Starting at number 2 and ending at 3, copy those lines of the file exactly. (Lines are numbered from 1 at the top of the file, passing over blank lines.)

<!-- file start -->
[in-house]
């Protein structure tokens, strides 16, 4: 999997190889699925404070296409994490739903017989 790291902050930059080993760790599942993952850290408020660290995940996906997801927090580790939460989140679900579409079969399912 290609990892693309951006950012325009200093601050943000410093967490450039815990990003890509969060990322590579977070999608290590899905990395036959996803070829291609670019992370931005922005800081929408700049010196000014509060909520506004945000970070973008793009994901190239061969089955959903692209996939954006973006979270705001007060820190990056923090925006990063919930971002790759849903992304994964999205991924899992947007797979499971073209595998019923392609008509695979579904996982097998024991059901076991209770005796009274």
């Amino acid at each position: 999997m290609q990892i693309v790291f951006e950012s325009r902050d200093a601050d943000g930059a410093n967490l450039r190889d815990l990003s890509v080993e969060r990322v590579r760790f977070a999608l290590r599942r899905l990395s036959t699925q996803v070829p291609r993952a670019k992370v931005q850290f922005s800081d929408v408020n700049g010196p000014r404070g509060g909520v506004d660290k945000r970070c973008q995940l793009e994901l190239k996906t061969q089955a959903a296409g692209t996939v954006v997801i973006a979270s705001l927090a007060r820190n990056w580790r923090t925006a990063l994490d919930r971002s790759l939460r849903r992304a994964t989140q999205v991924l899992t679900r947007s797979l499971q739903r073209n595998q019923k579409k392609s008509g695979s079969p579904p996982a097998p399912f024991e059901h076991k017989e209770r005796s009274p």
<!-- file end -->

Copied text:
């Protein structure tokens, strides 16, 4: 999997190889699925404070296409994490739903017989 790291902050930059080993760790599942993952850290408020660290995940996906997801927090580790939460989140679900579409079969399912 290609990892693309951006950012325009200093601050943000410093967490450039815990990003890509969060990322590579977070999608290590899905990395036959996803070829291609670019992370931005922005800081929408700049010196000014509060909520506004945000970070973008793009994901190239061969089955959903692209996939954006973006979270705001007060820190990056923090925006990063919930971002790759849903992304994964999205991924899992947007797979499971073209595998019923392609008509695979579904996982097998024991059901076991209770005796009274």
């Amino acid at each position: 999997m290609q990892i693309v790291f951006e950012s325009r902050d200093a601050d943000g930059a410093n967490l450039r190889d815990l990003s890509v080993e969060r990322v590579r760790f977070a999608l290590r599942r899905l990395s036959t699925q996803v070829p291609r993952a670019k992370v931005q850290f922005s800081d929408v408020n700049g010196p000014r404070g509060g909520v506004d660290k945000r970070c973008q995940l793009e994901l190239k996906t061969q089955a959903a296409g692209t996939v954006v997801i973006a979270s705001l927090a007060r820190n990056w580790r923090t925006a990063l994490d919930r971002s790759l939460r849903r992304a994964t989140q999205v991924l899992t679900r947007s797979l499971q739903r073209n595998q019923k579409k392609s008509g695979s079969p579904p996982a097998p399912f024991e059901h076991k017989e209770r005796s009274p």